There is an efficient mechanic in storytelling that gathers a group of adventurers together without having to tell their backstories.
The storyteller will start the tale with the tried and true trope of, "You meet in a tavern."
The adventurers find themselves unceremoniously thrust together, seeking an adventure from a mysterious figure of, more than likely, questionable motive.
After which they set off to become a group of heroes we can root for.
Along the journey, they become friends and maybe even family.
A tribe of people moving in the same direction with the same purpose, enriching each other with their strengths and weaknesses.
While it is useful in storytelling, we rarely find our tribe so efficiently.
But isn't that what we hope to do?
Find a tribe that we can adventure with.
Share life with.
Move forward with great purpose and conviction.
Or, at the very least, feel that we are part of something more than ourselves.
The journey to find a tribe starts in the time before you meet at the tavern.
Finding a tribe starts with exploring new ideas, places, and people that are outside your current story.
Finding your tribe starts when you want it enough to leave what is to look for what can be.
The storytelling analogy is all well and good, but what about finding a group of people IRL (in real life).
It isn't complex, but as the old man said, "it dangerous to go alone...".
So here are some thoughts on finding your tribe.
The question is a simple one, "What are you searching for?"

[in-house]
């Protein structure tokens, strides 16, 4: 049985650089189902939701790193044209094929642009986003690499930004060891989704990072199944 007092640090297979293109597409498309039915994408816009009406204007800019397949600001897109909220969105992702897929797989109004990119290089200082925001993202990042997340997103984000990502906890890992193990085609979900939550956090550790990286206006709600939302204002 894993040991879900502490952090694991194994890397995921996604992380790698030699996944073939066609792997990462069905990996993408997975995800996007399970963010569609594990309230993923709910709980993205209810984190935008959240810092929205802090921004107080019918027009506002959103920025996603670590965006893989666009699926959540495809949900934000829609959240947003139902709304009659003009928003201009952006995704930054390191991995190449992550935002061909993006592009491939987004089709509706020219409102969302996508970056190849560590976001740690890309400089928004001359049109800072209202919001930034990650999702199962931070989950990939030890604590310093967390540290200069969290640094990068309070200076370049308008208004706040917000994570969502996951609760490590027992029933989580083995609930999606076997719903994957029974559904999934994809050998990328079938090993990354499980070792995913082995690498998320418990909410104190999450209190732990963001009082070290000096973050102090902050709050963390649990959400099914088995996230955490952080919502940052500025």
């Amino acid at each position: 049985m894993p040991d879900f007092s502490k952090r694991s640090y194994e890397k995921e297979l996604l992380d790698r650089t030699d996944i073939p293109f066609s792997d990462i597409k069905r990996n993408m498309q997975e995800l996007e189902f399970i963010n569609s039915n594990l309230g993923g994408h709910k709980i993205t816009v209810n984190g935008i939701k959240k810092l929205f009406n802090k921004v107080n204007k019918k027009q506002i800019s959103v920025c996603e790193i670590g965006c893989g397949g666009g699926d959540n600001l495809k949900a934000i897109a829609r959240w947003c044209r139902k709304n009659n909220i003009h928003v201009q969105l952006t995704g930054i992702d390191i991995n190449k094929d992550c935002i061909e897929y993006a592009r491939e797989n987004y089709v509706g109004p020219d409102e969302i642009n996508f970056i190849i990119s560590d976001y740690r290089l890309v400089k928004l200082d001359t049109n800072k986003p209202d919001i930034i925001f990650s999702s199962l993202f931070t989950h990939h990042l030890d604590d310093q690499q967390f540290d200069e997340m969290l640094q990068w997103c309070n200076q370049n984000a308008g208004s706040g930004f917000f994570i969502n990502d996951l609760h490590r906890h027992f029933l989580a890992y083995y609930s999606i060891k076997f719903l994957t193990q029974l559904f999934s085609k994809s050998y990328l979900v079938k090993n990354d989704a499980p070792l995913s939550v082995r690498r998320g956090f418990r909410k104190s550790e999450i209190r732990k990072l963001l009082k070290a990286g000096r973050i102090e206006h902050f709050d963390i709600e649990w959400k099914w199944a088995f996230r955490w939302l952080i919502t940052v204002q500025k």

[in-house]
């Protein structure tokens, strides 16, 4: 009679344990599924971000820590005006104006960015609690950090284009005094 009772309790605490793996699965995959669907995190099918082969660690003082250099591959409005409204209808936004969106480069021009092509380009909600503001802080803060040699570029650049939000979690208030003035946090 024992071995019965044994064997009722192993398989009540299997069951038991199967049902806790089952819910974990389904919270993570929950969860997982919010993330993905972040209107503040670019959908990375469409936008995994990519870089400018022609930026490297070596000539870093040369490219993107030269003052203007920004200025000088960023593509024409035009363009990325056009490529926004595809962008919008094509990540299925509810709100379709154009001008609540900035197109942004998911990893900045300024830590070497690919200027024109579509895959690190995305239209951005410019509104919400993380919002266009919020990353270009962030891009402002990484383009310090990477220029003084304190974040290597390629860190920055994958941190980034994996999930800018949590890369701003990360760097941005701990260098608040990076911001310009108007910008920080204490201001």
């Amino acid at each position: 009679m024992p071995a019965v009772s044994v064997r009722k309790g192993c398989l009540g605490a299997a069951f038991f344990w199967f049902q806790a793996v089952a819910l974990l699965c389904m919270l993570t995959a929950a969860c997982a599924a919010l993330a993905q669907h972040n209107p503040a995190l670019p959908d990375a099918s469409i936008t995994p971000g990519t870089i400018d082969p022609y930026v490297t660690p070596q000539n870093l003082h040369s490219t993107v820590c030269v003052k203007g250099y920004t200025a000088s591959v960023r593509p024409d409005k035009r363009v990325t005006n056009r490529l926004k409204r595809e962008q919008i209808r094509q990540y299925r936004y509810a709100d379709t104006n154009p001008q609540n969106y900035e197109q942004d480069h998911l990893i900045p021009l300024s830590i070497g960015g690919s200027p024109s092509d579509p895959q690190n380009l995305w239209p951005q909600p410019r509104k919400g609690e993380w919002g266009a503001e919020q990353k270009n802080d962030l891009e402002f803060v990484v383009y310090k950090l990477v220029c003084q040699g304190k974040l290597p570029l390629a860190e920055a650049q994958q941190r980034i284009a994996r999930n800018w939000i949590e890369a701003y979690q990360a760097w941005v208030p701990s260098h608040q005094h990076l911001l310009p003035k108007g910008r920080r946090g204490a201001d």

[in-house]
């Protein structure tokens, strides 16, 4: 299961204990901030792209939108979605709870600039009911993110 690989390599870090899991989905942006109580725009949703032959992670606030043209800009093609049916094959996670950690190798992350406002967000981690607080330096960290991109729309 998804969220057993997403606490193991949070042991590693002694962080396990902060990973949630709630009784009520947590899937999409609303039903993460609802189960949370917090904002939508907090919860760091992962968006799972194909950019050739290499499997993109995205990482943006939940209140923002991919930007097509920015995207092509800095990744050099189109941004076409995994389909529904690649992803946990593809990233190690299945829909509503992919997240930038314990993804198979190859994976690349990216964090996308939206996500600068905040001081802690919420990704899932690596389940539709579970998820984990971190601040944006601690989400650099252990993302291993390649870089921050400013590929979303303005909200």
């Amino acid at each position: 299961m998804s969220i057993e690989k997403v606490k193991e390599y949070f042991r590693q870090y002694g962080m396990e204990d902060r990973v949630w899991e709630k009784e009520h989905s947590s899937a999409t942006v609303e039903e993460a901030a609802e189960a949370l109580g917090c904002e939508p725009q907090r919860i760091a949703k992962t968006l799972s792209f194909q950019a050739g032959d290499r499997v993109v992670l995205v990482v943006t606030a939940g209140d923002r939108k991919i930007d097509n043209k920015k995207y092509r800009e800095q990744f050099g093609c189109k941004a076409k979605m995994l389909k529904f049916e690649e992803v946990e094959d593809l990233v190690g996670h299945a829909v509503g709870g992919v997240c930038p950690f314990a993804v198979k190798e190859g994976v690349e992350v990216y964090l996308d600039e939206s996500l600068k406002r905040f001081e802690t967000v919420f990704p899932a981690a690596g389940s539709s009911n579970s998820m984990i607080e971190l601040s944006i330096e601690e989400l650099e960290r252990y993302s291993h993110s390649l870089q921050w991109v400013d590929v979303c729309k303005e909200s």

Are you searching for a tribe outside of your career?
There are tribes of people that form around religious/spiritual ideas, political beliefs, social concerns, sportsball teams, hobbies, workouts, games, all kinds of interests.
What you are interested in is the first step to finding where you need to look for your tribe.
Do you, for some reason, like to run?
Ask your friends, search social media, or call your local shoe store or gym and ask if they know of any running groups.
Do you enjoy reading books and discussing ideas?
Look for a book club at your local bookstore or library.
Whatever it is you are interested in, it is more than likely someone else is too.
Think about the most logical place to look for people with similar interests, and start your search there.
Are you searching for a tribe to build your career?
Start by asking what you are good at.
What experience, skills, strengths, and insight can you bring to a team?
Then ask, what do you need to do to develop your skills, build strength, and refine your insight?
Identifying your abilities and then taking the time to refine them is essential to proving that you can make a difference inside of a company.
Next, ask what kind of business do you want to be a part of?
Do you want to be part of a fast-growing company that is focused on upward mobility?
Do you want to be part of a small team that is focused on a specific social initiative?
Is company culture important to you?
Is having an experienced leadership team important to you?
What are you looking for?
You might be looking for a team that encourages and rewards innovation while having a focus on a culture of servant leadership.
You might be looking for a team that makes you feel that your contributions are worthwhile and that you are solving a significant problem.
Whatever you are looking for in a tribe, make sure you understand what traits are the most meaningful to you.
Once you have identified the tribe you want to be a part of, pursue them.
If you can help them on their journey, prove it to them.
Show them how your strengths, skills, and abilities can meet an obvious need.
Or better yet, show them how you can meet a need that they aren't aware of yet.
Finding a tribe starts with understanding yourself and then conducting a search for the kind of people you want to grow with.
So traveler, are you up for an adventure?